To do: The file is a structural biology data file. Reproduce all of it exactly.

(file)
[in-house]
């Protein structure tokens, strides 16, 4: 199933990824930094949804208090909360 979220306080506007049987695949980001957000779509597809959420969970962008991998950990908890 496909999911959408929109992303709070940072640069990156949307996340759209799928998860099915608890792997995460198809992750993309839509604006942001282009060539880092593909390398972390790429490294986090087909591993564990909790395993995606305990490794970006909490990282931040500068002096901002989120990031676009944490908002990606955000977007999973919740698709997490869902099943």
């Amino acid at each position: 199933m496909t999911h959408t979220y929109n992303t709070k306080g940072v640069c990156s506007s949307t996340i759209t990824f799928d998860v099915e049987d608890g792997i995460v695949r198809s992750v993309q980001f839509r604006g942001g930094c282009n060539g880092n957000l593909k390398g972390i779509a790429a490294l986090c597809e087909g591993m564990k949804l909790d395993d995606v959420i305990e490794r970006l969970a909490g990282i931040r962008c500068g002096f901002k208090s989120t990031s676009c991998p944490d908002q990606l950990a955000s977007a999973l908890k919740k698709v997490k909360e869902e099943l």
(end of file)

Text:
[in-house]
């Protein structure tokens, strides 16, 4: 199933990824930094949804208090909360 979220306080506007049987695949980001957000779509597809959420969970962008991998950990908890 496909999911959408929109992303709070940072640069990156949307996340759209799928998860099915608890792997995460198809992750993309839509604006942001282009060539880092593909390398972390790429490294986090087909591993564990909790395993995606305990490794970006909490990282931040500068002096901002989120990031676009944490908002990606955000977007999973919740698709997490869902099943």
């Amino acid at each position: 199933m496909t999911h959408t979220y929109n992303t709070k306080g940072v640069c990156s506007s949307t996340i759209t990824f799928d998860v099915e049987d608890g792997i995460v695949r198809s992750v993309q980001f839509r604006g942001g930094c282009n060539g880092n957000l593909k390398g972390i779509a790429a490294l986090c597809e087909g591993m564990k949804l909790d395993d995606v959420i305990e490794r970006l969970a909490g990282i931040r962008c500068g002096f901002k208090s989120t990031s676009c991998p944490d908002q990606l950990a955000s977007a999973l908890k919740k698709v997490k909360e869902e099943l």